Saturday General Session: Jake Shimabukuro
Blown away by Jake Shimabukuro's talent.  Who doesn't like to sing along?  Loved it!
The Winner of the RootsTech FilmFest '19 was Enge Van Wagoner's "My Name is..."

Leading with Science at 23andme
Sarah Laskey spoke about the science behind the 23andme health studies.
Genetic Data + Survey Answers = Discoveries

The Silent Language of the Stones: Reading Gravestones through Symbols and Carvings --Joy Neighbors
This session contained so much information.  She talked about the types of stone used and gave the time period in which each type was popular. This brought back some good memories of my own Cemetery touring. Joy is the author of "The Family Tree Cemetery Field Guide."

Saturday's Hottest News
The announcement of the winner of RootsTech FilmFest and the date for RootsTech 2020 which will be February 26–29 were the top news of the day.

A big THANK YOU to all who helped make RootsTech and #NotAtRootsTech possible.  Be sure and check out the recorded sessions posted at RootsTech.org

Friday, March 01, 2019

RootsTech 2019--Day 3

Day 3 of RootsTech 2019.  Here is my take on Friday's happenings from the viewpoint of someone who is #NotAtRootsTech

Friday's Live Stream

Why and How to Put Yourself into Your Family History--Curt Witcher, Amy Johnson Crow, Scott Fisher  What a moving presentation.  Amy shared some of her family stories and reiterated the importance of recording our stories.  "Experiencing stories alter our brains and make us better individuals," said Curt Witcher.  Scott Fisher gave us some great points to consider when planning the interview(Who? What? When?)  The Q & A portion made me cry.  I was reminded of my Grandmother when an attendee asked what to do when interviewing a family member who has Alzheimer's or dementia.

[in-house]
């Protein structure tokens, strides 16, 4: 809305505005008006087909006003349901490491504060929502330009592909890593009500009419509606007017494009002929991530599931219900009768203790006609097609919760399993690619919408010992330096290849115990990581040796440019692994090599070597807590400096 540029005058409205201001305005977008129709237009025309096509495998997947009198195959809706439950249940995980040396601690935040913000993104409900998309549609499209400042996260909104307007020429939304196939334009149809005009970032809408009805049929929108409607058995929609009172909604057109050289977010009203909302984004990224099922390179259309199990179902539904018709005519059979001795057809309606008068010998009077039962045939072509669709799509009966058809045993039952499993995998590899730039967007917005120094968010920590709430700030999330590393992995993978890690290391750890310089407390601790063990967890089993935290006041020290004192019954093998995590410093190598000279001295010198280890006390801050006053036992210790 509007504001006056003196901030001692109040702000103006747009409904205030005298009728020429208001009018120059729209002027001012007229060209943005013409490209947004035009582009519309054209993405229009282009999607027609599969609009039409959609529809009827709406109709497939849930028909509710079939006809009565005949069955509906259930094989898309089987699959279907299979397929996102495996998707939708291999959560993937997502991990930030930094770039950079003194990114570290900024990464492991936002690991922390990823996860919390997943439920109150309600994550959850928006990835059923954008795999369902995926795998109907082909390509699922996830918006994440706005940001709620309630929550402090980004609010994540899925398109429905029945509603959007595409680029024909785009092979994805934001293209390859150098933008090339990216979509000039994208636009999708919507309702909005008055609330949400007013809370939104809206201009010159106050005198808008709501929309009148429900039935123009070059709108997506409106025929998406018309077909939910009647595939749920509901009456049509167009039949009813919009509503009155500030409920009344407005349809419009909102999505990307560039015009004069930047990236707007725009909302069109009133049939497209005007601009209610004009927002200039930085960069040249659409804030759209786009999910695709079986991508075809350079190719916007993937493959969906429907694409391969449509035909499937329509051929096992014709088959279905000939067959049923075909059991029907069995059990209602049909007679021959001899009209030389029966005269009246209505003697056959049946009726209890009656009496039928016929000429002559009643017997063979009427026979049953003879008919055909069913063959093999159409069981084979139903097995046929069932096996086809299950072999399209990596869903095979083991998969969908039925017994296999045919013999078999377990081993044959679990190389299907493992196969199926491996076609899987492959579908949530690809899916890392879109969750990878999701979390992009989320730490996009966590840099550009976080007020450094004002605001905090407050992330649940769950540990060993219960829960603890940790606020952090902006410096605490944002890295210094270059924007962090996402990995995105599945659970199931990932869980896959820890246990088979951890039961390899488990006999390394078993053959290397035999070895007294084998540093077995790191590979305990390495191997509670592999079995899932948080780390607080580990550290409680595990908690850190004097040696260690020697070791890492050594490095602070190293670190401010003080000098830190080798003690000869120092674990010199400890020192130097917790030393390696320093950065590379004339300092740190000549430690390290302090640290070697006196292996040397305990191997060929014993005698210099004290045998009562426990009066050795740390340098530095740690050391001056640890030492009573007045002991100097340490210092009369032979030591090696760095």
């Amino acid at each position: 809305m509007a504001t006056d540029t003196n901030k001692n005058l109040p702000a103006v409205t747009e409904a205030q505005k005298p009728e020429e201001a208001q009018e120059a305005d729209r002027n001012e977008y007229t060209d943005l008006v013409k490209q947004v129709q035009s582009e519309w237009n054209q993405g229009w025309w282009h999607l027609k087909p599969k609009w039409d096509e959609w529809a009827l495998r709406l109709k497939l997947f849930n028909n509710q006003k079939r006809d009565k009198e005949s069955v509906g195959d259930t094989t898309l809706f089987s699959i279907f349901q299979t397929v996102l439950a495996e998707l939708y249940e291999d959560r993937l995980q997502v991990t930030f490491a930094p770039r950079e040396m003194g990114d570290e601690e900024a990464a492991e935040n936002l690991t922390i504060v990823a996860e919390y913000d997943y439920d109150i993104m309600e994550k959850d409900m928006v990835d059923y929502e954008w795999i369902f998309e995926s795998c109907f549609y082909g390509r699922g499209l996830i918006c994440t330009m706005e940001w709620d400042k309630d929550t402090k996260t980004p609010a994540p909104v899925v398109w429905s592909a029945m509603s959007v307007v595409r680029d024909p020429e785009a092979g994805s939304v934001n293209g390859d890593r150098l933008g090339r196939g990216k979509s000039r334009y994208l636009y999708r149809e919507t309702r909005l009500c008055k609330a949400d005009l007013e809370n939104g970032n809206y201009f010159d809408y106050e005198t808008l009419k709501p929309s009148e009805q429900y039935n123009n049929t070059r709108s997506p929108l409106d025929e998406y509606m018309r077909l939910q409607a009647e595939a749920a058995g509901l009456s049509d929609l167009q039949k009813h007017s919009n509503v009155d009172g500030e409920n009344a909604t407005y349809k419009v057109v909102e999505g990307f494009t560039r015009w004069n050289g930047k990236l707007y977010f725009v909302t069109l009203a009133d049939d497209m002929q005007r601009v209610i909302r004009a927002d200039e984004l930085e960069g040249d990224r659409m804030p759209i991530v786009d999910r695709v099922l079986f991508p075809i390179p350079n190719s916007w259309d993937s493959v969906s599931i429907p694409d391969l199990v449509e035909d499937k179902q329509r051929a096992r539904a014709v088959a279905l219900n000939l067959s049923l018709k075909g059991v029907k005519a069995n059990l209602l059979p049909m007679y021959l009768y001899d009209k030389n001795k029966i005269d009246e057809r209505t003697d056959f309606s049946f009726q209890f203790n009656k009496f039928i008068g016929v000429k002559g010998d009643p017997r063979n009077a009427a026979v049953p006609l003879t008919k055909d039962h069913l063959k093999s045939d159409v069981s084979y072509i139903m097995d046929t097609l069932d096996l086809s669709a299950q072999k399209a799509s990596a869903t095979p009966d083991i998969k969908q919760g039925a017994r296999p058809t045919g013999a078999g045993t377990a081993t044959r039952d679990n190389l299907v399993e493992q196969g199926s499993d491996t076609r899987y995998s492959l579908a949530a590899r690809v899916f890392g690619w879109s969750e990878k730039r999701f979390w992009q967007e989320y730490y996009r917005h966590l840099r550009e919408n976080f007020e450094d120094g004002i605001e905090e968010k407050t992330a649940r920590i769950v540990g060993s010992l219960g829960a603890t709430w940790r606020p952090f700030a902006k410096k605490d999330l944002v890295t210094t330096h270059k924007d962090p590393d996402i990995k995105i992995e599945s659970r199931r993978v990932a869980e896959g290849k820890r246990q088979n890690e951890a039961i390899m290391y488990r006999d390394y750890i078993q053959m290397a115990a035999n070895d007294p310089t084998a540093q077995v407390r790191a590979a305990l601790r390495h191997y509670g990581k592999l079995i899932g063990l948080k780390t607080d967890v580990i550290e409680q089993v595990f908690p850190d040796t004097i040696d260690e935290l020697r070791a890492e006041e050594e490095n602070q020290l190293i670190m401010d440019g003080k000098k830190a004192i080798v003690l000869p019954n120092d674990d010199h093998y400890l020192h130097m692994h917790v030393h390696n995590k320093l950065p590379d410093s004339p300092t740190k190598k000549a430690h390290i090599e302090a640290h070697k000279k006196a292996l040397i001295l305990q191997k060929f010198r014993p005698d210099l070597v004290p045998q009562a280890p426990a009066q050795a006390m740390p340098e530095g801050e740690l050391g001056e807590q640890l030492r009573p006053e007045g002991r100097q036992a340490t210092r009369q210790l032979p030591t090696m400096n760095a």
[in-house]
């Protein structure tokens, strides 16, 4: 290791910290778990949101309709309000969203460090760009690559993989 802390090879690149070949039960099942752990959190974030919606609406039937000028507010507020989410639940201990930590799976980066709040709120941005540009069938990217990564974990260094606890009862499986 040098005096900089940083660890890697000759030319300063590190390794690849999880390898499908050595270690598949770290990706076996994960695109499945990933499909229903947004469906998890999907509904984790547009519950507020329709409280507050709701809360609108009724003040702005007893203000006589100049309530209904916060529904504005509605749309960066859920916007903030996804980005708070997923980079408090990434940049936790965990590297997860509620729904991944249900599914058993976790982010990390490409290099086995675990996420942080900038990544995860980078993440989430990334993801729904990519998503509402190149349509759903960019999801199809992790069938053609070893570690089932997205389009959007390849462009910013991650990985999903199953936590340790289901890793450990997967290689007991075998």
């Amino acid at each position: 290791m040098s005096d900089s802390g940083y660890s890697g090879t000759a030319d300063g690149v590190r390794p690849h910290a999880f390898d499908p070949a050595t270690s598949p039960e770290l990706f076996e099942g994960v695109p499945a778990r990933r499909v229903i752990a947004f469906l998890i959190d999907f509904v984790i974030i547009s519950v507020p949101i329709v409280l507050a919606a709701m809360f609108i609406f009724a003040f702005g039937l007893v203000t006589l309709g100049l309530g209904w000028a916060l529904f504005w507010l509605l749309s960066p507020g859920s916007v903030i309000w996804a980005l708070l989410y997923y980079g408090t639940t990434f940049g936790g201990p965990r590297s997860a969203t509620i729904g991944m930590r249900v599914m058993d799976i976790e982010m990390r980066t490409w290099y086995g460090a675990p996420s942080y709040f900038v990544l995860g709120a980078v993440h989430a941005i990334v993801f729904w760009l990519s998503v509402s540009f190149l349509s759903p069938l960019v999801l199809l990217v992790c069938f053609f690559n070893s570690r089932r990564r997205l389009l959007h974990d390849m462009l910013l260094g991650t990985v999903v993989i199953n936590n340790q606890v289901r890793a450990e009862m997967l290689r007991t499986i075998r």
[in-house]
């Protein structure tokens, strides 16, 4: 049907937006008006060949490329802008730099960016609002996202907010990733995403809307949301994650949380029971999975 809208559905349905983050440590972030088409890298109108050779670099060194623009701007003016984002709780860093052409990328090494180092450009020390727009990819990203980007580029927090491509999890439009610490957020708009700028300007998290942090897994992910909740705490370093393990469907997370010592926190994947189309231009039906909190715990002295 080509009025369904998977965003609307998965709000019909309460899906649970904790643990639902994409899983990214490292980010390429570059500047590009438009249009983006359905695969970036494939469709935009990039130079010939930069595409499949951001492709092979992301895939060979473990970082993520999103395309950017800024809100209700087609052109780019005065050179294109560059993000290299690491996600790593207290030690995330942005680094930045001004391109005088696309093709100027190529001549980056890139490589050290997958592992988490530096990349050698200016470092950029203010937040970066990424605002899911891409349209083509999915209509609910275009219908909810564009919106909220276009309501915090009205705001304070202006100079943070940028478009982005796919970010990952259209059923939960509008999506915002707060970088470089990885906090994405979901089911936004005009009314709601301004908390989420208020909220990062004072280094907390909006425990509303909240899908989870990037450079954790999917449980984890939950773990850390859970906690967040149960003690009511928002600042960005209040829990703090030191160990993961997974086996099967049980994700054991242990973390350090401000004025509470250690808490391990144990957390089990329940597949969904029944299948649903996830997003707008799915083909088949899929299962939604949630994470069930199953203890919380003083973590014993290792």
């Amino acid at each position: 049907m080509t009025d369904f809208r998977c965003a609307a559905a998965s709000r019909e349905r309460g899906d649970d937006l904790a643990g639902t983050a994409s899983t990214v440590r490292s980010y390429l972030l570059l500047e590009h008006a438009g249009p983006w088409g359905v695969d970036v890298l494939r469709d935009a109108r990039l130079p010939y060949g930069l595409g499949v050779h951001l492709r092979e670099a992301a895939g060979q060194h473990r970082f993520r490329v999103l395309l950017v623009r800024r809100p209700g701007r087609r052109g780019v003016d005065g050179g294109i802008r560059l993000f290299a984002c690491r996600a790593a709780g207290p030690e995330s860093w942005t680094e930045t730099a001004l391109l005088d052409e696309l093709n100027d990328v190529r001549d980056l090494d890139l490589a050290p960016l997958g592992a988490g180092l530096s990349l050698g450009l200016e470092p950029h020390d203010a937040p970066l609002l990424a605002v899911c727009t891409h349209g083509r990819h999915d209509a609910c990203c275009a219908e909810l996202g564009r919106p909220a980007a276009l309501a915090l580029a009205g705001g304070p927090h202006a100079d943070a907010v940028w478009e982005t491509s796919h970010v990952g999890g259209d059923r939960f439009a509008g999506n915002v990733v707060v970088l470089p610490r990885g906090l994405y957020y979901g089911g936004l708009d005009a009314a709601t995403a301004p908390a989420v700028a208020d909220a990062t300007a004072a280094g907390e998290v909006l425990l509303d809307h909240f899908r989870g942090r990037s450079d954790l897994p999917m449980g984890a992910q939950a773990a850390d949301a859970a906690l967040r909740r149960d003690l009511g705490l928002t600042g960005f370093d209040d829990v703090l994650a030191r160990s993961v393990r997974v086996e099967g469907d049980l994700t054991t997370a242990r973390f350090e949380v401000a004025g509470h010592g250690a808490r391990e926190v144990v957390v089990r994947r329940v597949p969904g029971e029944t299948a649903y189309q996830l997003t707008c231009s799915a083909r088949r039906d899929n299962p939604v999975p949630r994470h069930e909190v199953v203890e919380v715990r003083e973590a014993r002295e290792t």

Essential Considerations for DNA Evidence--Blaine Bettinger
I LOVED this session!  Blaine covered so many things that we should consider when we are evaluating our DNA matches--Confirmation Bias, Tree Completeness, Pile Up Regions, Small Segment Matches, Segment Frequency, Total Shared DNA.  Catch this when they post today's sessions!  You won't be sorry!

Friday General Session: Saroo Brierley
What an AMAZING story!

Getting the Most Out of Billions of Records on MyHeritage SuperSearch--Mike Mansfield